Dehydroxylation-assisted self-crosslinking of MXene-based pervaporation membranes for treating high-salinity water

Hasan Fareed, K. Jang, Woojin Lee, I.S. Kim, S. Han

Research output: Contribution to journalArticlepeer-review

6 Citations (Scopus)


In this study, an additive-free self-crosslinking technique was optimized to prepare pervaporation desalination membranes for brine treatment. MXene-coated membranes that were about 100 nm thick were synthesized using the facile vacuum filtration technique. The MXene nanosheets were then crosslinked at different temperatures from 25 °C to 180 °C, inspired by weight loss through thermogravimetric analysis. The MXene membrane self-crosslinked at 140 ℃ (M140) proved to be the optimal membrane in terms of the permselectivity of brine with a stable d-spacing of 1.43 nm in distilled water and 1.48 nm in a 10 wt% NaCl solution. Fourier-transformed infrared spectroscopy and X-ray photoelectron spectroscopy revealed Ti[sbnd]O[sbnd]Ti bond formation induced by reverse hydrolysis of MXene, leading to increased surface roughness and decreased swelling tendency. M140 generated a permeation flux of 70 kg m-2h−1 with salt rejection up to 99.9 % for 100 g/L of NaCl solution at a feed temperature of 70 °C. Furthermore, M140, tested with simulated brine for a 48 h operation test, showed successful suppression of salt transport on the permeate side, while maintaining ∼ 50 kg m-2h−1 flux and 99.9 % salt rejection. M140 is recommended for pervaporation desalination, where a high salinity feed is expected.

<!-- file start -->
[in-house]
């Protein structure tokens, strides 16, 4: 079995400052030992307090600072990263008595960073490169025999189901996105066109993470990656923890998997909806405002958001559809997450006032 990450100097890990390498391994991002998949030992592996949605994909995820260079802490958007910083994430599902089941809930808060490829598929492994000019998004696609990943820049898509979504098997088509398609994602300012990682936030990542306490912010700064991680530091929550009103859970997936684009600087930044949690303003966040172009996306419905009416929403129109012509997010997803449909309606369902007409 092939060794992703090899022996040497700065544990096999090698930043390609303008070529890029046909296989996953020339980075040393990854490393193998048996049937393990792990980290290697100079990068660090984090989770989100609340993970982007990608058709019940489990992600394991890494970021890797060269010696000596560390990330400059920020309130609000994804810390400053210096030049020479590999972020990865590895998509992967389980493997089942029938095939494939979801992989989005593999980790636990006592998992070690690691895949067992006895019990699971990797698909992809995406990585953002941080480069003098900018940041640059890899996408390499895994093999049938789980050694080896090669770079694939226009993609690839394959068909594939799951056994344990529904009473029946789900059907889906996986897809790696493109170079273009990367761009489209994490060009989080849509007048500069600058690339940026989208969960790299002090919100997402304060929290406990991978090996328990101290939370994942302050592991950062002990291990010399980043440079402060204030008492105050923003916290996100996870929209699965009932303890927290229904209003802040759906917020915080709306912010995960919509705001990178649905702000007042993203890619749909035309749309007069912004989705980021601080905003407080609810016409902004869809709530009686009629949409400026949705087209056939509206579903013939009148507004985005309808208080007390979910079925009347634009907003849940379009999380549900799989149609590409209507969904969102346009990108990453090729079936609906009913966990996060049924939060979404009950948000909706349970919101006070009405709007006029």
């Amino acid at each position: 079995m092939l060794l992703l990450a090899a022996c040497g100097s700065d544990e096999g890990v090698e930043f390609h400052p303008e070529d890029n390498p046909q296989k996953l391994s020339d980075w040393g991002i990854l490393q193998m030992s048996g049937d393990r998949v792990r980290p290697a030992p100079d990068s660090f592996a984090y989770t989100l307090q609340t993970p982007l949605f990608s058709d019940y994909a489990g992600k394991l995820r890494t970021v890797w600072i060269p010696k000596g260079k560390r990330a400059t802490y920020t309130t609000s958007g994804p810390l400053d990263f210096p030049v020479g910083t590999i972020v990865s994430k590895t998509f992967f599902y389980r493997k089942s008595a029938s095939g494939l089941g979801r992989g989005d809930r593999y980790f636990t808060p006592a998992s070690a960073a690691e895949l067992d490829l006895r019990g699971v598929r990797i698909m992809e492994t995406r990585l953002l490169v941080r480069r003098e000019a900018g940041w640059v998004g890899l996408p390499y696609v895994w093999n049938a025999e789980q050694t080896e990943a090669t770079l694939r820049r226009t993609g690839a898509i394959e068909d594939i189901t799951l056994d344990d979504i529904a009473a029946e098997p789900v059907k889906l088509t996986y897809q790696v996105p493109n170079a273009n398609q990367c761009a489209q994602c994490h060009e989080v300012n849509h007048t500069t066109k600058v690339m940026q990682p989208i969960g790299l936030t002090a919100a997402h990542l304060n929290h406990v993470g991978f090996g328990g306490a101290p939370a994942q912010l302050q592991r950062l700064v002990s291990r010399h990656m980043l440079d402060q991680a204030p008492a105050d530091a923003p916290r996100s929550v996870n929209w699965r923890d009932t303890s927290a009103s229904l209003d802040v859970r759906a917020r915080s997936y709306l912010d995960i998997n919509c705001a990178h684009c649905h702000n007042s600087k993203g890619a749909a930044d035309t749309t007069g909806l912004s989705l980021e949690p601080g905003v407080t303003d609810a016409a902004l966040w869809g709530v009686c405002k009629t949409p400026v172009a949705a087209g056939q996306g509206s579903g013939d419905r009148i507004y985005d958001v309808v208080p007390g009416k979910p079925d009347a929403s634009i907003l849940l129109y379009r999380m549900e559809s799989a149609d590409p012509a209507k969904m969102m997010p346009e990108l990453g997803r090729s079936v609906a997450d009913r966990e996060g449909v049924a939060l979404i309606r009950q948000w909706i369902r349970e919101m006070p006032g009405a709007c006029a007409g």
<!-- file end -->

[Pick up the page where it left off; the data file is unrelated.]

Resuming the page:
Original languageEnglish
Pages (from-to)506-515
Number of pages10
JournalJournal of Industrial and Engineering Chemistry
Publication statusPublished - Mar 25 2023


  • Brine treatment
  • Desalination
  • MXene
  • Pervaporation
  • Self-crosslinking
  • Swelling

ASJC Scopus subject areas

  • General Chemical Engineering


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